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A performer who has branched out into the escape-room business has brought one to this year’s Winnipeg Fringe Theatre Festival to see if fringe-goers can solve his puzzles and crack his codes.

Richard Maritzer, who plays Cyranose de Bivouac in the outlandish comedy Sound & Fury’s Cyranose at the West End Cultural Centre (Venue 20) for all 10 evenings of the fringe fest, has also set up The Speakeasy from his company, Escape Room Treasure Hunt, at the WECC. Sessions run until Saturday, July 28.

Maritzer got into the escape-room business about three years ago; he had tried several and figured he could create a better experience. He took them on the road when Sound & Fury went to perform at fringe festivals in Australia and they were so successful, he moved from Los Angeles to Houston to set up a permanent business in the Lone Star State.

A second business, to go along with acting, became an economic necessity, Maritzer says. When L.A.’s Sound & Fury first made their way to the Winnipeg fringe, Canada’s loonie and the U.S. greenback were roughly at par, so producing and acting in fringe shows was a solid financial business for American actors. But these days, with Canada’s dollar worth a paltry 76 cents when converted to the U.S. buck, many fringe performers are resorting to acting in two or three different shows, or in Maritzer’s case, introducing a new side business, to make up the slack.

Sound & Fury also performs at fringe festivals in Australia, and the low exchange rate with the dollar Down Under provides similar difficulties, he says.

"When we do Sound & Fury shows, whatever money we’d make we’d divide by three and we were still doing all right," Maritzer says, recalling those heady days when the dollar was worth a dollar. "When the exchange rate dropped, we all needed to find other things to make it profitable, because we wouldn’t make enough money just doing Sound & Fury."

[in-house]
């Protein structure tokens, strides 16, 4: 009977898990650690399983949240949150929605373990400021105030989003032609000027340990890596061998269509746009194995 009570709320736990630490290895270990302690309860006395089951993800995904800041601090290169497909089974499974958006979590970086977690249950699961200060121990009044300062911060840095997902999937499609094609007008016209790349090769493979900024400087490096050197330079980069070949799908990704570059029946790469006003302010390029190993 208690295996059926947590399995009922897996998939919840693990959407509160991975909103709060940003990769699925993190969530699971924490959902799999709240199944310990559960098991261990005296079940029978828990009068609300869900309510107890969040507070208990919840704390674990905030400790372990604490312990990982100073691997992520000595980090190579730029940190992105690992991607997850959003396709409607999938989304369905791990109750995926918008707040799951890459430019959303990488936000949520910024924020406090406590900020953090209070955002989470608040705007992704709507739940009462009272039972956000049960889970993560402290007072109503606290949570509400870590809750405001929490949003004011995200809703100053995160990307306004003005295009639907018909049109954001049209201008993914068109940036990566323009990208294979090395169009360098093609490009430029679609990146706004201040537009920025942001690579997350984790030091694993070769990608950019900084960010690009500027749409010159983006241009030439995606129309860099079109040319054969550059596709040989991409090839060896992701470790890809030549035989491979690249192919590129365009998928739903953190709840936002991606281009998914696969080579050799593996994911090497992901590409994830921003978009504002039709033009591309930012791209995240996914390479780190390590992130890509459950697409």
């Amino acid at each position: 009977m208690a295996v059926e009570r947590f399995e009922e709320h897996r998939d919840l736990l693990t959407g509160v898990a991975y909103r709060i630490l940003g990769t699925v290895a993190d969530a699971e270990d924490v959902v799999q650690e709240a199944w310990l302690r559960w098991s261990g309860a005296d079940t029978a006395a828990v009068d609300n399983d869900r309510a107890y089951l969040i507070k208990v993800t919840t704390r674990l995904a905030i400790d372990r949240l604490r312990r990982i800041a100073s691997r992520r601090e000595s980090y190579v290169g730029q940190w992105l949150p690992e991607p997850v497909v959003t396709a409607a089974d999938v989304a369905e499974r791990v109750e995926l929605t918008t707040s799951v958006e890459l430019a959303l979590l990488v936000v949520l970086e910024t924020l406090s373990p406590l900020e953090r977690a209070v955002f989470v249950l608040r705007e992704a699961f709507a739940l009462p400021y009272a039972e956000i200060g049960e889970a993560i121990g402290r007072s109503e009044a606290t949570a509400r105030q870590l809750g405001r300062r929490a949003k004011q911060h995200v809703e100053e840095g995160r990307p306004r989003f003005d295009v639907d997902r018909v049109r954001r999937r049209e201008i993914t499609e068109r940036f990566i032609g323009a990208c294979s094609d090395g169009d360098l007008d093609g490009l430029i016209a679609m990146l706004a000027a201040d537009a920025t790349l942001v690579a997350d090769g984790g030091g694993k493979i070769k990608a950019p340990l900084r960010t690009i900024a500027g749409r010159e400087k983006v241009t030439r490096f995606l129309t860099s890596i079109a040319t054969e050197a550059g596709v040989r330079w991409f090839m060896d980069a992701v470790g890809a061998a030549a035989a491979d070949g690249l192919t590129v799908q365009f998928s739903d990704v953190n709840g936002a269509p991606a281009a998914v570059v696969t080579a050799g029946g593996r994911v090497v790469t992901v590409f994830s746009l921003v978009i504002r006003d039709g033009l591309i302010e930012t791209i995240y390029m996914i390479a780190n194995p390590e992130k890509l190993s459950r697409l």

On previous fringe stops in Winnipeg, Maritzer noticed how many escape-room businesses there are and figured the city would be ready for a two-week taste of his puzzler, which is set in Prohibition-era Manhattan.

"It’s been doing great here. I’ve been telling people what I’ve noticed about Winnipeg is the only thing they like more than escape rooms are Slurpees," Maritzer jokes. "They’re definitely some good ones in Winnipeg, and they’re a lot of fun."

The Speakeasy escape room is set in Manhattan during the Prohibition era.</p>

The Speakeasy escape room is set in Manhattan during the Prohibition era.

The Speakeasy isn’t an official fringe show and isn’t found in the festival program. He wanted it to be included, but since he charges $20 per person, plus tax, to take part in the escape room — more than a regular fringe show — and he holds more than one escape room showing a day, The Speakeasy falls outside the regulations set up by the Canadian Association of Fringe Festivals, a non-profit umbrella group that oversees Canada’s fringe festivals.

"I’ve been wanting to bring one to Winnipeg for a couple of years now," Maritzer says. "When I can only put eight or 10 people at a time in a room once a day, it wouldn’t be profitable in the Canadian fringe system."

Maritzer says he usually sets up his escape rooms so that 18 to 20 per cent of participants can succeed; he figures Winnipeggers are cracking his puzzles at a 25 per cent rate during the festival. He assumes that’s due to the popularity of escape rooms in the city.

"A significant proportion of the people who’ve been showing up have been doing more than five, more than 10, some more than 15, not just in Winnipeg but in travelling," he says. "Everywhere else I go it’s 80 per cent their first time doing one. And Winnipeg is exactly the opposite."

Maritzer enjoys the group dynamic that’s revealed when participants are holed up in the escape room, trying to figure their way out using the clues provided.

"From my perspective, I love watching people do them," he says. "They’re a lot of fun to create, and they’re fun to run, but it’s really fun watching groups get together, especially if they don’t know each other.

"It’s one thing if you get 10 people who are all friends; they all have their pecking order as friends. But if you get three groups of two... and they all have to work together as a team, it’s exciting to watch people on their best behaviour, and because they don’t have a pecking order... it’s almost a dance. Is someone going to take the lead, or not?

"Ninety per cent of the time when you throw disparate people together, they work together really well."

alan.small@freepress.mb.ca Twitter:@AlanDSmall


Alan Small

Alan Small

Alan Small has been a journalist at the Free Press for more than 22 years in a variety of roles, the latest being a reporter in the Arts and Life section.

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